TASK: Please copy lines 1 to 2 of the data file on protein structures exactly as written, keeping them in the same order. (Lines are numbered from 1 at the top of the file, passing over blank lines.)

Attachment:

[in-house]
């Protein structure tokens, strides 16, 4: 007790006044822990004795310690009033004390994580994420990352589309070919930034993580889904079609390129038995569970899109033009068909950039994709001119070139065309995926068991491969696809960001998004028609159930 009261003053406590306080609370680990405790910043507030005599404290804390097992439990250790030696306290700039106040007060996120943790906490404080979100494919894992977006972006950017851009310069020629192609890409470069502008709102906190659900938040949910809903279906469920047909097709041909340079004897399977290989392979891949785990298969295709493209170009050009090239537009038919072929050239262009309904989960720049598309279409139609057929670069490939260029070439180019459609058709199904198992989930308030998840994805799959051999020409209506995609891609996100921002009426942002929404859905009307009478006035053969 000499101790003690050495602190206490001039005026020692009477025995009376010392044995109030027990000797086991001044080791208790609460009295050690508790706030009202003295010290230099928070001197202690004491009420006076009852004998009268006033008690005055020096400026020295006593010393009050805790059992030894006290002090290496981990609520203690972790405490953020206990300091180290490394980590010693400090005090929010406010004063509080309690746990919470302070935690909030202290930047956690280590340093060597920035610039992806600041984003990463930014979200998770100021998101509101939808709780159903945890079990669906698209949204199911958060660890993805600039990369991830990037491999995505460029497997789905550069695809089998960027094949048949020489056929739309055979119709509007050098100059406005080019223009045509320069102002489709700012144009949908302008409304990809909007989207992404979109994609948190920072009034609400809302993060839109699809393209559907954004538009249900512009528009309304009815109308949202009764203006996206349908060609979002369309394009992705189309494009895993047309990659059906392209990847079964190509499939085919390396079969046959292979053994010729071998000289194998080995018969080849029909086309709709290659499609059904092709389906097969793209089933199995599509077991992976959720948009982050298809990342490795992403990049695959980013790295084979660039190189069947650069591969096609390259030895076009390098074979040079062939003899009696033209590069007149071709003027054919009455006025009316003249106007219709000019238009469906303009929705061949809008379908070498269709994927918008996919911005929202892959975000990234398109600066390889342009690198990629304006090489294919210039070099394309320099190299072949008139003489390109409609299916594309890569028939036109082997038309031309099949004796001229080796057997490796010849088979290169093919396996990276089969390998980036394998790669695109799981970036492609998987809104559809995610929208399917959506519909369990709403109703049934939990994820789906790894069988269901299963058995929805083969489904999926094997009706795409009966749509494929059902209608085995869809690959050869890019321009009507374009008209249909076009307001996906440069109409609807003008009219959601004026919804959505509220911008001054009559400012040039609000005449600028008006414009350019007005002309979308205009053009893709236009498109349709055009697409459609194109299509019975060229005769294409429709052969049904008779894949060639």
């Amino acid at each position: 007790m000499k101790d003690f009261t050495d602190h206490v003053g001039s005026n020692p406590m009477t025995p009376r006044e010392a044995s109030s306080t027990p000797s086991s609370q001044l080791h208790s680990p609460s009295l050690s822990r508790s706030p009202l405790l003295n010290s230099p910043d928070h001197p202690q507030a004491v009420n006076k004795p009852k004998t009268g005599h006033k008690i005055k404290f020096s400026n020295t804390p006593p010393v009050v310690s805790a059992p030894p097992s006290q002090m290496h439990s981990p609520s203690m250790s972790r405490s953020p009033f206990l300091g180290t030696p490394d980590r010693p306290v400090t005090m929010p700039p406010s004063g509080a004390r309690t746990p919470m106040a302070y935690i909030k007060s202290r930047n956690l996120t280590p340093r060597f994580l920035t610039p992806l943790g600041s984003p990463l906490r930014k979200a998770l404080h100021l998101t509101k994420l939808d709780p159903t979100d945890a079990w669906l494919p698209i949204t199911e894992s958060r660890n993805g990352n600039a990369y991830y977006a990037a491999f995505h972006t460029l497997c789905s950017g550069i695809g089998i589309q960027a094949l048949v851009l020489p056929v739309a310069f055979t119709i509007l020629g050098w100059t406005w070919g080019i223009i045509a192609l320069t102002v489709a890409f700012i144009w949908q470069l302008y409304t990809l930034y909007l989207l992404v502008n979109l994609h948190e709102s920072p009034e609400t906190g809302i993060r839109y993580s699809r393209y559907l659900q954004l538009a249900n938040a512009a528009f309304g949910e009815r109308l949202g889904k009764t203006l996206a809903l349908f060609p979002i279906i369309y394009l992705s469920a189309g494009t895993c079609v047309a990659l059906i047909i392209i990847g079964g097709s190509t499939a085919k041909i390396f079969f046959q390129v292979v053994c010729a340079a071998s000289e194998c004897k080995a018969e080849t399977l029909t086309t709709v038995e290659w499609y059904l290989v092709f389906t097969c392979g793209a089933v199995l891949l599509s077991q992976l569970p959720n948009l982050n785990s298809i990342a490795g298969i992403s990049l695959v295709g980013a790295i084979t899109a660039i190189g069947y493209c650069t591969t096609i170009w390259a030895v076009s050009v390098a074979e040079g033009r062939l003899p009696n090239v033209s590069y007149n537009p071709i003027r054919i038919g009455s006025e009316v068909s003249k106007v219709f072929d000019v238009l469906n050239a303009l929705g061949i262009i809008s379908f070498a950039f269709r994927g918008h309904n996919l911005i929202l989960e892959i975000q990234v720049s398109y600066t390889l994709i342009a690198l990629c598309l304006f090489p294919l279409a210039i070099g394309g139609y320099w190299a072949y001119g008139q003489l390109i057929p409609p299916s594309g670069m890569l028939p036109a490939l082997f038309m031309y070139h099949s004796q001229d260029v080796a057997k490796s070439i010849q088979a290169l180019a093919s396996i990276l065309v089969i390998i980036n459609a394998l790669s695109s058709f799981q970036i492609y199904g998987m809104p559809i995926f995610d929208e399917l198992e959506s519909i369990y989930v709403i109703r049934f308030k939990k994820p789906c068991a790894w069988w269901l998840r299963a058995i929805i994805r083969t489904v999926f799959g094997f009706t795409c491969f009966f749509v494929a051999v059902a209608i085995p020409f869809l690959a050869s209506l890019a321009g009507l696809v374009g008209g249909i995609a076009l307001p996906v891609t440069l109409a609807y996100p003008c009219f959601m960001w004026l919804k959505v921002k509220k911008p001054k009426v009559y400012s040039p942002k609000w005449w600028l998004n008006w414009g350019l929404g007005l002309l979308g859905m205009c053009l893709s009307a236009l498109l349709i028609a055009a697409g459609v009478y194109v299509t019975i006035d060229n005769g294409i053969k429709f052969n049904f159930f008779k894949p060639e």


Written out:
[in-house]
């Protein structure tokens, strides 16, 4: 007790006044822990004795310690009033004390994580994420990352589309070919930034993580889904079609390129038995569970899109033009068909950039994709001119070139065309995926068991491969696809960001998004028609159930 009261003053406590306080609370680990405790910043507030005599404290804390097992439990250790030696306290700039106040007060996120943790906490404080979100494919894992977006972006950017851009310069020629192609890409470069502008709102906190659900938040949910809903279906469920047909097709041909340079004897399977290989392979891949785990298969295709493209170009050009090239537009038919072929050239262009309904989960720049598309279409139609057929670069490939260029070439180019459609058709199904198992989930308030998840994805799959051999020409209506995609891609996100921002009426942002929404859905009307009478006035053969 000499101790003690050495602190206490001039005026020692009477025995009376010392044995109030027990000797086991001044080791208790609460009295050690508790706030009202003295010290230099928070001197202690004491009420006076009852004998009268006033008690005055020096400026020295006593010393009050805790059992030894006290002090290496981990609520203690972790405490953020206990300091180290490394980590010693400090005090929010406010004063509080309690746990919470302070935690909030202290930047956690280590340093060597920035610039992806600041984003990463930014979200998770100021998101509101939808709780159903945890079990669906698209949204199911958060660890993805600039990369991830990037491999995505460029497997789905550069695809089998960027094949048949020489056929739309055979119709509007050098100059406005080019223009045509320069102002489709700012144009949908302008409304990809909007989207992404979109994609948190920072009034609400809302993060839109699809393209559907954004538009249900512009528009309304009815109308949202009764203006996206349908060609979002369309394009992705189309494009895993047309990659059906392209990847079964190509499939085919390396079969046959292979053994010729071998000289194998080995018969080849029909086309709709290659499609059904092709389906097969793209089933199995599509077991992976959720948009982050298809990342490795992403990049695959980013790295084979660039190189069947650069591969096609390259030895076009390098074979040079062939003899009696033209590069007149071709003027054919009455006025009316003249106007219709000019238009469906303009929705061949809008379908070498269709994927918008996919911005929202892959975000990234398109600066390889342009690198990629304006090489294919210039070099394309320099190299072949008139003489390109409609299916594309890569028939036109082997038309031309099949004796001229080796057997490796010849088979290169093919396996990276089969390998980036394998790669695109799981970036492609998987809104559809995610929208399917959506519909369990709403109703049934939990994820789906790894069988269901299963058995929805083969489904999926094997009706795409009966749509494929059902209608085995869809690959050869890019321009009507374009008209249909076009307001996906440069109409609807003008009219959601004026919804959505509220911008001054009559400012040039609000005449600028008006414009350019007005002309979308205009053009893709236009498109349709055009697409459609194109299509019975060229005769294409429709052969049904008779894949060639």